Woodbury Reports Archives


The Internet's leading source of information on emotional growth schools & programs

Free eAlerts

 For FREE updates... 
enter your email
address and click

Online News
Site Links

News & Views - Aug, 1992 Issue 

Character Development: A School's Primary Task.
By Joseph W. Gauld

Reprinted from the Wall Street Journal,
Wednesday, April 1, 1992, Eastern Edition
Mr. Gauld is president of the Hyde Foundation

The educational mafia has never understood that all learning begins with the development of character and a sense of purpose. Take World War II, when Congress voted a free college education for returning GIs. Academia was horrified; no less than the president of the University of Chicago darkly warned that these obviously academically unprepared vulgarians would turn our universities into “educational hobo jungles”. In fact, the GIs ended up being hailed as the best students in our collegiate history.

This experience tells us that if we take care of character, academic achievement will follow. But I was long duped by the mafia’s enshrinement of academic achievement. When I taught advanced-placement calculus 30 years ago, I gave my highest grade to a lazy and arrogant 14-year-old genius, while trying to convince him he was totally unprepared for life, and my lowest to a dedicated but discouraged kid, while trying to convince him his character and drive might someday make him the best engineer in class. The first did graduate from MIT with an “A” average at 18, but he has long been unemployed. The second became a top engineer.

This academic achievement-over-character craziness finally came to a head for me while I was interviewing a wild-eyed youngster for admissions to the boarding school at which I then taught. Gordy was totally unqualified-below-average IQ and flunking all of his courses. But he was a spirited “street-smart” kid who desperately wanted a chance, so I took him anyway. His rebel spirit proved a challenge to the faculty, but eventually he gained a doctorate in psychology and founded a family learning center.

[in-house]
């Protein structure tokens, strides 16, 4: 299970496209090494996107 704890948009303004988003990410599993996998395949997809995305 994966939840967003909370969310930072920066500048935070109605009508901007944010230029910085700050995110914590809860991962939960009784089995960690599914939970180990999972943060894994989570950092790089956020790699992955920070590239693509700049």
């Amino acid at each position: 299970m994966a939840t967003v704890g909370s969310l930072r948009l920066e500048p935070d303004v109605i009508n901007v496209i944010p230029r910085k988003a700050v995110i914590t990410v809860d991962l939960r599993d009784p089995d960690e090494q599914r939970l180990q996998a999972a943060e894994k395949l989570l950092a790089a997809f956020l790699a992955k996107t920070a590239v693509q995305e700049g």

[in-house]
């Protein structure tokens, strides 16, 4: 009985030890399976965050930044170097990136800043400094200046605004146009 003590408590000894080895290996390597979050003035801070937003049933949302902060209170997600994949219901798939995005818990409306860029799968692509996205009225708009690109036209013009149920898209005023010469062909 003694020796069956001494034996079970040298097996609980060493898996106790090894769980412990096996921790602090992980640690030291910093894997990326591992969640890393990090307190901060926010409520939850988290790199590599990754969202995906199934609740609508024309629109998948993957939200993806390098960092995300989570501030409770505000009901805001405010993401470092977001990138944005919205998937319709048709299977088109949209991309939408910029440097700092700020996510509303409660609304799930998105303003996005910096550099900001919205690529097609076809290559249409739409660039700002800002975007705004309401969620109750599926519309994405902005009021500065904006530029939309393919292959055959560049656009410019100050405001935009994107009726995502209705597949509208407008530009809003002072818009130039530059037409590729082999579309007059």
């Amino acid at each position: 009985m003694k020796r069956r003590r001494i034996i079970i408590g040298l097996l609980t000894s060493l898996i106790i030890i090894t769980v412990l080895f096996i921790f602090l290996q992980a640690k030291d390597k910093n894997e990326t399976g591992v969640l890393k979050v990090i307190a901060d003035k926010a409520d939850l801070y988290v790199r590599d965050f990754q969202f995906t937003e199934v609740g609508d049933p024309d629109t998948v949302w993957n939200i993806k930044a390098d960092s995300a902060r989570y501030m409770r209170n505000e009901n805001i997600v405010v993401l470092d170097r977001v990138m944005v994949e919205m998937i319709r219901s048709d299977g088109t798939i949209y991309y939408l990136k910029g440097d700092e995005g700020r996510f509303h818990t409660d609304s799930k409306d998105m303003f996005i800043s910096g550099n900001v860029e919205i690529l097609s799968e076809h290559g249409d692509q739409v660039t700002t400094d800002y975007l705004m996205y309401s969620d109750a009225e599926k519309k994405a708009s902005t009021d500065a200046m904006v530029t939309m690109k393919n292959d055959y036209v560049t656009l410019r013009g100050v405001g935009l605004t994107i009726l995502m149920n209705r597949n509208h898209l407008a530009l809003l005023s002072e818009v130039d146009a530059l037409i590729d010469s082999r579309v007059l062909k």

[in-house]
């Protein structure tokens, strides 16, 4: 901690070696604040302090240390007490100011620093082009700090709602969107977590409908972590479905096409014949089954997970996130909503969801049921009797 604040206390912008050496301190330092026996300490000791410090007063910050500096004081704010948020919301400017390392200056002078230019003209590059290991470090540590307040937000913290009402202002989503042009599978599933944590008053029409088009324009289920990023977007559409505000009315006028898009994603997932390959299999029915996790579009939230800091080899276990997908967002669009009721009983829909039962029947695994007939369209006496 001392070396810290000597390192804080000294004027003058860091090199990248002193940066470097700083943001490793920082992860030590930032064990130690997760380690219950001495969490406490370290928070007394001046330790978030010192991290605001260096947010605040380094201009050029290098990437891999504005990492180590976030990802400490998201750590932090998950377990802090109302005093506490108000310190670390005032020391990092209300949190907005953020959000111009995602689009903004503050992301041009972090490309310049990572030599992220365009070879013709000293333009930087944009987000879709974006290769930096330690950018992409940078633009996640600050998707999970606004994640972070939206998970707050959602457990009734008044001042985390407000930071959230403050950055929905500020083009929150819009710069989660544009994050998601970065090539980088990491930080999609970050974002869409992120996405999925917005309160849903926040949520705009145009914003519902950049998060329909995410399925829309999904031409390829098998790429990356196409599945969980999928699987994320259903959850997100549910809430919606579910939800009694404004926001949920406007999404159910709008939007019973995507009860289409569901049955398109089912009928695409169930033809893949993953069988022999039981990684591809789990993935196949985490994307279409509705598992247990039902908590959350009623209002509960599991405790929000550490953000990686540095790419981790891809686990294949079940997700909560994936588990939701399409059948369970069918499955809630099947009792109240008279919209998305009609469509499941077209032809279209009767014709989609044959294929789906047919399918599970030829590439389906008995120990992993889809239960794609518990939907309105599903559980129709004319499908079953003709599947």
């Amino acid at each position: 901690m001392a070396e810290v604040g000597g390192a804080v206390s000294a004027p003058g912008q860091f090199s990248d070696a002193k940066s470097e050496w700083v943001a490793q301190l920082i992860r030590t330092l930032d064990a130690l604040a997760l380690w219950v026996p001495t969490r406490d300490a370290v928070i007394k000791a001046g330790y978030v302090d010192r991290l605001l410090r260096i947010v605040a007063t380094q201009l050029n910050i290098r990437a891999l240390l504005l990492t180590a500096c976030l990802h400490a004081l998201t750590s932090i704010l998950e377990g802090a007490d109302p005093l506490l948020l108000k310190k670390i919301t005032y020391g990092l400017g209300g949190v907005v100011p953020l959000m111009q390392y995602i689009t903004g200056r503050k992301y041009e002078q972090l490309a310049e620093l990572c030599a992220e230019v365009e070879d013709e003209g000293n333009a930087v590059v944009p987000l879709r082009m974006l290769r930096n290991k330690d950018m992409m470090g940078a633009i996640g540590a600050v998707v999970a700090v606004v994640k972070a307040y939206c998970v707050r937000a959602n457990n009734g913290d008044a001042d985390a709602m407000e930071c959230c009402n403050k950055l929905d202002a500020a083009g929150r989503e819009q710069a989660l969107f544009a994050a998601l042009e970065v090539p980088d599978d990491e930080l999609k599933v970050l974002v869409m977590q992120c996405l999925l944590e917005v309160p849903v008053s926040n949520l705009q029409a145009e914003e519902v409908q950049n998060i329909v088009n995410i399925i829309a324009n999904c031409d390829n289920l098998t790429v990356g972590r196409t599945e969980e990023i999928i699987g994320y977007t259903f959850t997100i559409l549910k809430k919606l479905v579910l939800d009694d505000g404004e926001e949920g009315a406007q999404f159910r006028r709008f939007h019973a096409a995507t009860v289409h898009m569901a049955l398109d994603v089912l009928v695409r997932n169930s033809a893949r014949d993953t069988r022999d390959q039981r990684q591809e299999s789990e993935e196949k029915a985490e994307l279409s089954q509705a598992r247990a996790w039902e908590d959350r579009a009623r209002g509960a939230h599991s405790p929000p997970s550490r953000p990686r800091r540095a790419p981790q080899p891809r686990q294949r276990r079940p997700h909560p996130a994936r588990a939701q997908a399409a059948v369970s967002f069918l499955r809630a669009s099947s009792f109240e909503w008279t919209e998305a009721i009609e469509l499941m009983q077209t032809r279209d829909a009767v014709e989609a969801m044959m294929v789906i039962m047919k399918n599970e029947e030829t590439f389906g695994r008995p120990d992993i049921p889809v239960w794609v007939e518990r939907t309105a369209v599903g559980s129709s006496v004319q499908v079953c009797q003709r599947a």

Years later, in 1966, I founded the Hyde School in Bath, Maine, to shift fully the educational focus from subject content to student character. Hyde assumes each youngster to be gifted with a “unique potential”, thus making our boarding school’s mission to help each student develop the necessary character-courage, integrity, concern for others, curiosity, leadership, to fulfill this larger purpose in life.

The 25-year-old experiment has prepared youngsters for life. And over the past six years, 97% of Hyde’s graduates have gone on to four-year colleges. But we did have to break new ground, particularly in learning how to improve parenting. In fact, we found we needed to refocus the entire educational process on first strengthening the family.

We at Hyde are now setting up Hyde public-school models, one of which is slated to open in September in Gardiner, Maine. Similar models are expected to open, probably in Indianapolis, IN, Winston-Salem, N.C., and Springfield, Mass. Each will require a commitment from student, parent and teacher alike to honor Hyde principles at home and at school.